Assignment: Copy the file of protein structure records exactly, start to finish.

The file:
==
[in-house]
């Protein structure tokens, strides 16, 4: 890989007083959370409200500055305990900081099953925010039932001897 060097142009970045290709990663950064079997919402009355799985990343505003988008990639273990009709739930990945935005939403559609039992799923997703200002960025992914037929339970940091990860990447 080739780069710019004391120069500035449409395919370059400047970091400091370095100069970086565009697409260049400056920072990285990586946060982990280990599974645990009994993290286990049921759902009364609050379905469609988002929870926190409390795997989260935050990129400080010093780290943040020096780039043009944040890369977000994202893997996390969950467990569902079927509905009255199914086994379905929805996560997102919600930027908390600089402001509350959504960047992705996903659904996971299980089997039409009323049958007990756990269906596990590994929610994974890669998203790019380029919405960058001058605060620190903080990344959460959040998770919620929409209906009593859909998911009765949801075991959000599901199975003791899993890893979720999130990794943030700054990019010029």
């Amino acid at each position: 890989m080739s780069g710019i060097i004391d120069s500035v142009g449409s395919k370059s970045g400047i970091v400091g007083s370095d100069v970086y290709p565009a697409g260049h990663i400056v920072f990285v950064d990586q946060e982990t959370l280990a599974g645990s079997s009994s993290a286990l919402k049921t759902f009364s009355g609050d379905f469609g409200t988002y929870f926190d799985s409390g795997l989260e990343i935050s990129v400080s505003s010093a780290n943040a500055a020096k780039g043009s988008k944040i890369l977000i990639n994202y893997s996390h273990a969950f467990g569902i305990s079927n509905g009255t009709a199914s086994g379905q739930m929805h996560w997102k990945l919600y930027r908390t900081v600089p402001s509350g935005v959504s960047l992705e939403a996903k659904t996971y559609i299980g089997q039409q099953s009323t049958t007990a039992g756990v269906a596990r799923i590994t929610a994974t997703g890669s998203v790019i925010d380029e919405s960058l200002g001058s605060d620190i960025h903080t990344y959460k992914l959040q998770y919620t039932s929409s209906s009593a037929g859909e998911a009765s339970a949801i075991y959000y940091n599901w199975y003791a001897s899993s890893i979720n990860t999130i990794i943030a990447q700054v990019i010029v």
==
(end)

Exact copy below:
[in-house]
């Protein structure tokens, strides 16, 4: 890989007083959370409200500055305990900081099953925010039932001897 060097142009970045290709990663950064079997919402009355799985990343505003988008990639273990009709739930990945935005939403559609039992799923997703200002960025992914037929339970940091990860990447 080739780069710019004391120069500035449409395919370059400047970091400091370095100069970086565009697409260049400056920072990285990586946060982990280990599974645990009994993290286990049921759902009364609050379905469609988002929870926190409390795997989260935050990129400080010093780290943040020096780039043009944040890369977000994202893997996390969950467990569902079927509905009255199914086994379905929805996560997102919600930027908390600089402001509350959504960047992705996903659904996971299980089997039409009323049958007990756990269906596990590994929610994974890669998203790019380029919405960058001058605060620190903080990344959460959040998770919620929409209906009593859909998911009765949801075991959000599901199975003791899993890893979720999130990794943030700054990019010029």
């Amino acid at each position: 890989m080739s780069g710019i060097i004391d120069s500035v142009g449409s395919k370059s970045g400047i970091v400091g007083s370095d100069v970086y290709p565009a697409g260049h990663i400056v920072f990285v950064d990586q946060e982990t959370l280990a599974g645990s079997s009994s993290a286990l919402k049921t759902f009364s009355g609050d379905f469609g409200t988002y929870f926190d799985s409390g795997l989260e990343i935050s990129v400080s505003s010093a780290n943040a500055a020096k780039g043009s988008k944040i890369l977000i990639n994202y893997s996390h273990a969950f467990g569902i305990s079927n509905g009255t009709a199914s086994g379905q739930m929805h996560w997102k990945l919600y930027r908390t900081v600089p402001s509350g935005v959504s960047l992705e939403a996903k659904t996971y559609i299980g089997q039409q099953s009323t049958t007990a039992g756990v269906a596990r799923i590994t929610a994974t997703g890669s998203v790019i925010d380029e919405s960058l200002g001058s605060d620190i960025h903080t990344y959460k992914l959040q998770y919620t039932s929409s209906s009593a037929g859909e998911a009765s339970a949801i075991y959000y940091n599901w199975y003791a001897s899993s890893i979720n990860t999130i990794i943030a990447q700054v990019i010029v």